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The effect of ionizing radiation through cardiac stereotactic body radiation therapy on myocardial tissue for refractory ventricular arrhythmias: A review

Research output: Contribution to journalReview articlepeer-review

Original languageEnglish
Article number989886
JournalFrontiers in Cardiovascular Medicine
Published15 Sep 2022

Bibliographical note

Funding Information: This research was funded in whole, or in part, by the Wellcome Trust (WT 203148/Z/16/Z). For the purpose of open access, the author has applied a CC BY public copyright licence to any Author Accepted Manuscript version arising from this submission. Publisher Copyright: Copyright © 2022 Whitaker, Zei, Ahmad, Niederer, O'Neill and Rinaldi.

King's Authors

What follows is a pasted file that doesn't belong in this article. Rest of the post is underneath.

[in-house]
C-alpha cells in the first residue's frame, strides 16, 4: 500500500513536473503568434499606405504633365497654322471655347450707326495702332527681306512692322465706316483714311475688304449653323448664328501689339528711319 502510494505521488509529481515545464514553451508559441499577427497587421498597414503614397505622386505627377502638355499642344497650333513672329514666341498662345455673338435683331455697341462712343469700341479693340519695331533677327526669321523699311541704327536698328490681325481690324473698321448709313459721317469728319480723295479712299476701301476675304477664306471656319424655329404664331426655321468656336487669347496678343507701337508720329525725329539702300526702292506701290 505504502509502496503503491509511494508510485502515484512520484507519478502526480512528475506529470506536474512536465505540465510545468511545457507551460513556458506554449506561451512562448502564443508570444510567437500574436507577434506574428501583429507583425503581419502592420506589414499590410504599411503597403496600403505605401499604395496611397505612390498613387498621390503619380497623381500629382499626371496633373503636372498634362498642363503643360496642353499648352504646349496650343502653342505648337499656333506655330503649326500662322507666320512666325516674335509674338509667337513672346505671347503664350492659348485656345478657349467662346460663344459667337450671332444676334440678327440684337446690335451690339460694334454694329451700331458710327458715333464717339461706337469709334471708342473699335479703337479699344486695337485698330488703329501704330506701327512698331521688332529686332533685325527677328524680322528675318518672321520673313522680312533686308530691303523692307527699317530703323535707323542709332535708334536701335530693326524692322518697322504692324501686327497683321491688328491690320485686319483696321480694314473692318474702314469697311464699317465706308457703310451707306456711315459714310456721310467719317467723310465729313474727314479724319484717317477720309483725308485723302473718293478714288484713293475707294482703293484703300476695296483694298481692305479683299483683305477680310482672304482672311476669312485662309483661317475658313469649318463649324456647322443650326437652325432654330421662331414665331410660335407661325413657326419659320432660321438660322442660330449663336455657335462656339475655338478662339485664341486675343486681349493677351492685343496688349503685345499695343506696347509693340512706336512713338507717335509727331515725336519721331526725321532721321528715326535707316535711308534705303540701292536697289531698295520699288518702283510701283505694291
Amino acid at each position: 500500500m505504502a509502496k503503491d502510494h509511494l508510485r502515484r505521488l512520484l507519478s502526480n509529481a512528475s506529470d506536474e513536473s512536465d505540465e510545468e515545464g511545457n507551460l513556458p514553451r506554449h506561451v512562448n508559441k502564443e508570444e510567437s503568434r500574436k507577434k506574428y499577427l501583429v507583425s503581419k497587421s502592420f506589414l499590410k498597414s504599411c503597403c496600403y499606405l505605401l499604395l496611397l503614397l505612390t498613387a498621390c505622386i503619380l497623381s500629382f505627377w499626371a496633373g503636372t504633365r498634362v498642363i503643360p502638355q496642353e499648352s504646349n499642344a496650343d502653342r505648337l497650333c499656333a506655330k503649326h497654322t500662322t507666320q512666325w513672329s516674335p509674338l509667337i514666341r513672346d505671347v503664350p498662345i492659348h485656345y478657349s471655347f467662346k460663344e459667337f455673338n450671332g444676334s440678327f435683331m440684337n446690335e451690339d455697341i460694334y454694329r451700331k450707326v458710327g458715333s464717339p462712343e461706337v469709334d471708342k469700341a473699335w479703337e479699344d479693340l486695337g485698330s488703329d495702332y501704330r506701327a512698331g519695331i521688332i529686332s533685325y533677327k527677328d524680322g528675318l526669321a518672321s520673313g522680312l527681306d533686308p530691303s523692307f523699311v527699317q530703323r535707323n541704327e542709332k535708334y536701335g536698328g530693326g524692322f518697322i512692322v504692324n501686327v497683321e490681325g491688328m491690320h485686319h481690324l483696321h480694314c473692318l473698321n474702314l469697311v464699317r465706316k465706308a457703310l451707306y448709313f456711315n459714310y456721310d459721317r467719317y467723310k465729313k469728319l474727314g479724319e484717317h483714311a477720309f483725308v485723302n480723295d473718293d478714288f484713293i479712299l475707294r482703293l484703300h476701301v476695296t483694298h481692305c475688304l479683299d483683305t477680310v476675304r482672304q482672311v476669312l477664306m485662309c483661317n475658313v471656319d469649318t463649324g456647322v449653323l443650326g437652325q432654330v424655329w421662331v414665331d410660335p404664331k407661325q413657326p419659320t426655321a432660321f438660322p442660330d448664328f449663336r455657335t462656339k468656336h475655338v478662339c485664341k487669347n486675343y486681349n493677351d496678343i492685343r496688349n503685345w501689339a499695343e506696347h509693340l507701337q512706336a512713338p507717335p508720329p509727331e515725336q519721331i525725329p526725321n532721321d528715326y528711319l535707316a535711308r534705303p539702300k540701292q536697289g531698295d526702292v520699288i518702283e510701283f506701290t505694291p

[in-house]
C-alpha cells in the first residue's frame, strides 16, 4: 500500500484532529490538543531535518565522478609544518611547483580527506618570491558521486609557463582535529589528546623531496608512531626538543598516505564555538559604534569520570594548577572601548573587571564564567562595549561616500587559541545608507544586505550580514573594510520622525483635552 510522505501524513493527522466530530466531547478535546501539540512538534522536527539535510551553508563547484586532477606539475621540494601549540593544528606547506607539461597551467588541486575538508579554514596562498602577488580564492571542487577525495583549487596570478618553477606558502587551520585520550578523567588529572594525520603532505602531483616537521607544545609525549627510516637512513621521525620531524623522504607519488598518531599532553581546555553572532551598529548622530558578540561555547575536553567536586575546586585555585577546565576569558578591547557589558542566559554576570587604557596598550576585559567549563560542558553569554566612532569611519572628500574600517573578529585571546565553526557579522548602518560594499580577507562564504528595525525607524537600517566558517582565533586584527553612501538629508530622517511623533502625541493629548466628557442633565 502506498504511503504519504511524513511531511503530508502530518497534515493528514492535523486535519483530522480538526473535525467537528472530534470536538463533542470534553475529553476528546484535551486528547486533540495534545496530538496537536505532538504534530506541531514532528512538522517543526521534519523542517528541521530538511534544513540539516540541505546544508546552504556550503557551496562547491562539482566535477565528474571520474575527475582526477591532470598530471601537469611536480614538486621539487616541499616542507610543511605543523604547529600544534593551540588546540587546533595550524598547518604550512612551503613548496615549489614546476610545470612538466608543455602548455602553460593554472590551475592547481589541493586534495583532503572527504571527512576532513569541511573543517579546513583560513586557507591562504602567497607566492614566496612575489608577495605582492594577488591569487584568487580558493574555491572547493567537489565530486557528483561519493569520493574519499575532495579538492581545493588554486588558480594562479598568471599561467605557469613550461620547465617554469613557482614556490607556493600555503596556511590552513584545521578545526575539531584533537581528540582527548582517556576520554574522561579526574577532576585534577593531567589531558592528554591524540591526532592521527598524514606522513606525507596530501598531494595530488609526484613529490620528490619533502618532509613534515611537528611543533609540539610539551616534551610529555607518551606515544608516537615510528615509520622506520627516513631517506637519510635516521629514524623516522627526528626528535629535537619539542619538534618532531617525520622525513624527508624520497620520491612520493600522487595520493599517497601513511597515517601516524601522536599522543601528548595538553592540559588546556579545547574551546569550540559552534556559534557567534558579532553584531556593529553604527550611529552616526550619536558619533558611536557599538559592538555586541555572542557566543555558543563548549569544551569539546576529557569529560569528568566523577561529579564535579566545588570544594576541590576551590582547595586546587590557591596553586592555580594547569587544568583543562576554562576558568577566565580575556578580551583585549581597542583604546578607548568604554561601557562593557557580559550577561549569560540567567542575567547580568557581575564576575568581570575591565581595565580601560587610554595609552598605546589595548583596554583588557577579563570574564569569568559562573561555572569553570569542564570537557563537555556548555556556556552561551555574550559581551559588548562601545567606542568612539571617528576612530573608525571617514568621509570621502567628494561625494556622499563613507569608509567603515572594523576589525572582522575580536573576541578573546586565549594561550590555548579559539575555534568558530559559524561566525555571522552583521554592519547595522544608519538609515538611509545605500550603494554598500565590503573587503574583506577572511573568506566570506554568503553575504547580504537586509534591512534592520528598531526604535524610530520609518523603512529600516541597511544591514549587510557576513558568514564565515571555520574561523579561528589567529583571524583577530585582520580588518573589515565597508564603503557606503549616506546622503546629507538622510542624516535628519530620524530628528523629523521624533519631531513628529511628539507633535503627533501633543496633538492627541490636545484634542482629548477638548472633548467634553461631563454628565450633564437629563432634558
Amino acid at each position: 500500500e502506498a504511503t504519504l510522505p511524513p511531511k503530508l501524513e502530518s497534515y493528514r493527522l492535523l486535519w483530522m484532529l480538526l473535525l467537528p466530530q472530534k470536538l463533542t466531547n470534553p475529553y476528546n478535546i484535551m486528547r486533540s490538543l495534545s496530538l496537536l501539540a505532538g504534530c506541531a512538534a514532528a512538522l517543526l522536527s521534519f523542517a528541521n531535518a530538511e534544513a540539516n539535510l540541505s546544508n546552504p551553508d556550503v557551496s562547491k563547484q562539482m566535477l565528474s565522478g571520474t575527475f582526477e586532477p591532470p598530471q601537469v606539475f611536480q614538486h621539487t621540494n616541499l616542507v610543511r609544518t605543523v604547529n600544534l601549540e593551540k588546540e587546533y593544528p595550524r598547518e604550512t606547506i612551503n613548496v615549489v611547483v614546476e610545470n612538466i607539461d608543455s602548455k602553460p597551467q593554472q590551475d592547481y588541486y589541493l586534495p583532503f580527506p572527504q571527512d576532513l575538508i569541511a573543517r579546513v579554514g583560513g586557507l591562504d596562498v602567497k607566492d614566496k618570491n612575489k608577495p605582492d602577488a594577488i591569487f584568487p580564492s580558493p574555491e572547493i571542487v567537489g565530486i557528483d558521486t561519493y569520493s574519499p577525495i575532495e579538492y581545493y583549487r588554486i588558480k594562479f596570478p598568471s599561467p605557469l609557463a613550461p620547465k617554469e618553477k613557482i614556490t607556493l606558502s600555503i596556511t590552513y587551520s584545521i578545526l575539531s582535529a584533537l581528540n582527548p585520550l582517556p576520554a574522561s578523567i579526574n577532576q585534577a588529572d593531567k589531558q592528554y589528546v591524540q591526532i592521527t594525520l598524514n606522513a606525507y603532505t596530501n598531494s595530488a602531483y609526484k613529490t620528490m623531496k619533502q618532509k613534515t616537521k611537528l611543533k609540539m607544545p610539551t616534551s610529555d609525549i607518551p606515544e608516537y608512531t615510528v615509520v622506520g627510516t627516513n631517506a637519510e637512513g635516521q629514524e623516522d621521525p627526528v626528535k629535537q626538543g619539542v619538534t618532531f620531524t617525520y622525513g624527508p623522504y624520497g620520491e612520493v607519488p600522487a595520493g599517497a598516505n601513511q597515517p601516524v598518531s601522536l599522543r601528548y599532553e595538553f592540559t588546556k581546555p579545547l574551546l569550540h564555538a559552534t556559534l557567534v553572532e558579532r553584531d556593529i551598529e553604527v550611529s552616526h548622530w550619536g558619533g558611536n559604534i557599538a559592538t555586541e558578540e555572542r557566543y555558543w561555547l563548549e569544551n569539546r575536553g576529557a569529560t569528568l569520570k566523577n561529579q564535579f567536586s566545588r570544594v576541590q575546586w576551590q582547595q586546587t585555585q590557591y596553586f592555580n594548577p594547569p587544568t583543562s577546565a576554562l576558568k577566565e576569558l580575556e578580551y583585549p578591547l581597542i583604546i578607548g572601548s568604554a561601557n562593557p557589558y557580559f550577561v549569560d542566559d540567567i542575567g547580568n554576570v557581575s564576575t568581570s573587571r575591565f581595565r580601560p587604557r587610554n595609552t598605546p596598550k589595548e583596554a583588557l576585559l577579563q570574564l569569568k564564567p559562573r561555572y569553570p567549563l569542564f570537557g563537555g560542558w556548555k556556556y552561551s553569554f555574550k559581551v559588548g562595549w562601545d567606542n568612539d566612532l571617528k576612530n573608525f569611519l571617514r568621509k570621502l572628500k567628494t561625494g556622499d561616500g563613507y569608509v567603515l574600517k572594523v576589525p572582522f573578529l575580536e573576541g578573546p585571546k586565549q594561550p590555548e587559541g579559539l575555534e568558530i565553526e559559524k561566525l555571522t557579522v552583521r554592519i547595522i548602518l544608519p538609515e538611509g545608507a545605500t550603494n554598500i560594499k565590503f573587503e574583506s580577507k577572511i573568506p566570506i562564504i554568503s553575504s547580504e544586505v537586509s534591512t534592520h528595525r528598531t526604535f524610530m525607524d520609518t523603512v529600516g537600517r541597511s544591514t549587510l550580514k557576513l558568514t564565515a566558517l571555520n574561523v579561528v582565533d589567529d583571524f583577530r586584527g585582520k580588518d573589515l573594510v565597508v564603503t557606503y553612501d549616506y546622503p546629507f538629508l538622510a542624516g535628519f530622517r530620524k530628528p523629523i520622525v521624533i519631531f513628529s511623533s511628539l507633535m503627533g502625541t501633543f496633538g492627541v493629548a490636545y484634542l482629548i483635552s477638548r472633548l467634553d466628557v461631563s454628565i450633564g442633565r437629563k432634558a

Cardiac stereotactic body radiation therapy (cSBRT) is a non-invasive treatment modality that has been recently reported as an effective treatment for ventricular arrhythmias refractory to medical therapy and catheter ablation. The approach leverages tools developed and refined in radiation oncology, where experience has been accumulated in the treatment of a wide variety of malignant conditions. However, important differences exist between rapidly dividing malignant tumor cells and fully differentiated myocytes in pathologically remodeled ventricular myocardium, which represent the respective radiation targets. Despite its initial success, little is known about the radiobiology of the anti-arrhythmic effect cSBRT. Pre-clinical data indicates a late fibrotic effect of that appears between 3 and 4 months following cSBRT, which may result in conduction slowing and block. However, there is clear clinical evidence of an anti-arrhythmic effect of cSBRT that precedes the appearance of radiation induced fibrosis for which the mechanism is unclear. In addition, the data to date suggests that even the late anti-arrhythmic effect of cSBRT is not fully attributable to radiation.-induced fibrosis. Pre-clinical data has identified upregulation of proteins expected to result in both increased cell-to-cell coupling and excitability in the early post cSBRT period and demonstrated an associated increase in myocardial conduction velocity. These observations indicate a complex response to radiotherapy and highlight the lack of clarity regarding the different stages of the anti-arrhythmic mechanism of cSBRT. It may be speculated that in the future cSBRT therapy could be planned to deliver both early and late radiation effects titrated to optimize the combined anti-arrhythmic efficacy of the treatment. In addition to these outstanding mechanistic questions, the optimal patient selection, radiation modality, radiation dose and treatment planning strategy are currently being investigated. In this review, we consider the structural and functional effect of radiation on myocardium and the possible anti-arrhythmic mechanisms of cSBRT. Review of the published data highlights the exciting prospects for the development of knowledge and understanding in this area in which so many outstanding questions exist.

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